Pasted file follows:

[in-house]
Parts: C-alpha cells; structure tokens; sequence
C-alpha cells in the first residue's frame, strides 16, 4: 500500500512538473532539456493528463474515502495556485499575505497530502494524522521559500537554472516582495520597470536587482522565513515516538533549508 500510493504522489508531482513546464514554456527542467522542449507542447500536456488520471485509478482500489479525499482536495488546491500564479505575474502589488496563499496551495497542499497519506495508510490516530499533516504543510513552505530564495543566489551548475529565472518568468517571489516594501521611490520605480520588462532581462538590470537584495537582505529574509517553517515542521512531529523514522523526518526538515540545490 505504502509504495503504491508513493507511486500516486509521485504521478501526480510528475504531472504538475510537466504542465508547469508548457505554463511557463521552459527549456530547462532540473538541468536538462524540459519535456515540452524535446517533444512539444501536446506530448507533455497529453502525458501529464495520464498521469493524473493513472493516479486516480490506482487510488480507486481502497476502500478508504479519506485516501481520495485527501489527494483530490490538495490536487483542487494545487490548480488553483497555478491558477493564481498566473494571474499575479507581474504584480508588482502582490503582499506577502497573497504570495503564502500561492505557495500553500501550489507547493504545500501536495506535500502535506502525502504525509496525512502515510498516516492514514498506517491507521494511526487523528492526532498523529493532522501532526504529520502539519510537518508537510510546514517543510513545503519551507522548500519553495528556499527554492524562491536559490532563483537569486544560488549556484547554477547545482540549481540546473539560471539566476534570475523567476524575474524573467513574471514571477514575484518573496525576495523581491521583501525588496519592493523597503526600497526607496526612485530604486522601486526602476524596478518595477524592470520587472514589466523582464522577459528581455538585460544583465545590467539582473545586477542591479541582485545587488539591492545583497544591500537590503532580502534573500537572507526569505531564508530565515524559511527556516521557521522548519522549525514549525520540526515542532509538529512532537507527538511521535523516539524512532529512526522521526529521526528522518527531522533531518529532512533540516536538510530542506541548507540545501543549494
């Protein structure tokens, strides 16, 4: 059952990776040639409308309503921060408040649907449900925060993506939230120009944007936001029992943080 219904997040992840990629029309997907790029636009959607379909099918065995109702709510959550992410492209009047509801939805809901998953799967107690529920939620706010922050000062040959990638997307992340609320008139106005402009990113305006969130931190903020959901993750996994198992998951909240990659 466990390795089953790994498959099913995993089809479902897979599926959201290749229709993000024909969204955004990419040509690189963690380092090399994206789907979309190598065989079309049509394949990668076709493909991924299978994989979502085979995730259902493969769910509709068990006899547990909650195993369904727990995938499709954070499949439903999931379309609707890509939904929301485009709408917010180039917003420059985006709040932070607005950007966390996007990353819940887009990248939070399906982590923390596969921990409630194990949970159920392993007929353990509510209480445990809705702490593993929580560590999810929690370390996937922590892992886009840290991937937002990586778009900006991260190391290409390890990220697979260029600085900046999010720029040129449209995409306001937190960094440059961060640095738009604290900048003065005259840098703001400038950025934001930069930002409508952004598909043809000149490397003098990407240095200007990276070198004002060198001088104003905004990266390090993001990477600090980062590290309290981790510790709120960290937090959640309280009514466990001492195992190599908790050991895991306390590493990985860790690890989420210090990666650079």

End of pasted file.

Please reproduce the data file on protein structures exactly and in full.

[in-house]
Parts: C-alpha cells; structure tokens; sequence
C-alpha cells in the first residue's frame, strides 16, 4: 500500500512538473532539456493528463474515502495556485499575505497530502494524522521559500537554472516582495520597470536587482522565513515516538533549508 500510493504522489508531482513546464514554456527542467522542449507542447500536456488520471485509478482500489479525499482536495488546491500564479505575474502589488496563499496551495497542499497519506495508510490516530499533516504543510513552505530564495543566489551548475529565472518568468517571489516594501521611490520605480520588462532581462538590470537584495537582505529574509517553517515542521512531529523514522523526518526538515540545490 505504502509504495503504491508513493507511486500516486509521485504521478501526480510528475504531472504538475510537466504542465508547469508548457505554463511557463521552459527549456530547462532540473538541468536538462524540459519535456515540452524535446517533444512539444501536446506530448507533455497529453502525458501529464495520464498521469493524473493513472493516479486516480490506482487510488480507486481502497476502500478508504479519506485516501481520495485527501489527494483530490490538495490536487483542487494545487490548480488553483497555478491558477493564481498566473494571474499575479507581474504584480508588482502582490503582499506577502497573497504570495503564502500561492505557495500553500501550489507547493504545500501536495506535500502535506502525502504525509496525512502515510498516516492514514498506517491507521494511526487523528492526532498523529493532522501532526504529520502539519510537518508537510510546514517543510513545503519551507522548500519553495528556499527554492524562491536559490532563483537569486544560488549556484547554477547545482540549481540546473539560471539566476534570475523567476524575474524573467513574471514571477514575484518573496525576495523581491521583501525588496519592493523597503526600497526607496526612485530604486522601486526602476524596478518595477524592470520587472514589466523582464522577459528581455538585460544583465545590467539582473545586477542591479541582485545587488539591492545583497544591500537590503532580502534573500537572507526569505531564508530565515524559511527556516521557521522548519522549525514549525520540526515542532509538529512532537507527538511521535523516539524512532529512526522521526529521526528522518527531522533531518529532512533540516536538510530542506541548507540545501543549494
């Protein structure tokens, strides 16, 4: 059952990776040639409308309503921060408040649907449900925060993506939230120009944007936001029992943080 219904997040992840990629029309997907790029636009959607379909099918065995109702709510959550992410492209009047509801939805809901998953799967107690529920939620706010922050000062040959990638997307992340609320008139106005402009990113305006969130931190903020959901993750996994198992998951909240990659 466990390795089953790994498959099913995993089809479902897979599926959201290749229709993000024909969204955004990419040509690189963690380092090399994206789907979309190598065989079309049509394949990668076709493909991924299978994989979502085979995730259902493969769910509709068990006899547990909650195993369904727990995938499709954070499949439903999931379309609707890509939904929301485009709408917010180039917003420059985006709040932070607005950007966390996007990353819940887009990248939070399906982590923390596969921990409630194990949970159920392993007929353990509510209480445990809705702490593993929580560590999810929690370390996937922590892992886009840290991937937002990586778009900006991260190391290409390890990220697979260029600085900046999010720029040129449209995409306001937190960094440059961060640095738009604290900048003065005259840098703001400038950025934001930069930002409508952004598909043809000149490397003098990407240095200007990276070198004002060198001088104003905004990266390090993001990477600090980062590290309290981790510790709120960290937090959640309280009514466990001492195992190599908790050991895991306390590493990985860790690890989420210090990666650079």